New Grange Passage Tomb
County Meath, Ireland
Est approx 3,000 BCE
New Grange is a passage tomb that dates back more than 5000 years. That’s older than Stonehenge and the Egyptian pyramids at Giza. Built by Stone Age farmers, the circular mound is 93 yards in diameter, 15 yards high with a 21 yard passage leading to 3 alcoves. At the winter solstice, the passage and middle chamber are aligned with the rising sun so that the sunlight reaches all the way down the passage to illuminate the carved stones in the chamber.
Around the mound are 97 “kerbstones,” some of which are engraved with circles and other artworks.
Classified as a passage tomb, archaeologists now realize that New Grange was also a spiritual, ceremonial and astrological site. Its positioning not only marked the beginning of the New Year, but some experts suggest that it also symbolized the triumph of life over death.
When excavations and study began in the late 1600’s, the tomb had been previously disturbed so the exact number of burials remains a mystery. However, the cremated remains of 5 bodies were discovered along with bone beads and polished stone pendants. It’s possible that more precious objects were stolen in the earlier intrusions.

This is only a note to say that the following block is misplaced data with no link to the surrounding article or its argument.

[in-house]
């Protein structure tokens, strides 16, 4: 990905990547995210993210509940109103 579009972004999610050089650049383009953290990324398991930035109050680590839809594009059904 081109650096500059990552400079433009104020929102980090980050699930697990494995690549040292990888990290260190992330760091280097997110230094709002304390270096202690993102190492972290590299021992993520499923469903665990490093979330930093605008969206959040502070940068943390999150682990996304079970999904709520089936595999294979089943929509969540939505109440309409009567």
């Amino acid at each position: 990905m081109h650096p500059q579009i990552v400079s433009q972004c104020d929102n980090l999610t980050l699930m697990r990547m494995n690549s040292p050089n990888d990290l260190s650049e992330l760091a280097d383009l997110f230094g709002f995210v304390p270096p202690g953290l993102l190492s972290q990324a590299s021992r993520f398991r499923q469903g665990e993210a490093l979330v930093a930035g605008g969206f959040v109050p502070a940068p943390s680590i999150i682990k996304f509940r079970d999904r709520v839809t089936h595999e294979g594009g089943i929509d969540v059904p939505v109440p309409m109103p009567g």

New Grange (so named by much later residents and meaning “outlying farm”) appears in early Celtic mythology as the home of the most important Celtic god Dagda Mor and his son Aongus so it has long been worshipped as a sacred space.
It is just one passage grave in a much larger complex that may include as many of 35 tombs, known collectively as ” Brú na Bóinne” or the Bend in the Boyne River. Here are some photos of other of the mounds.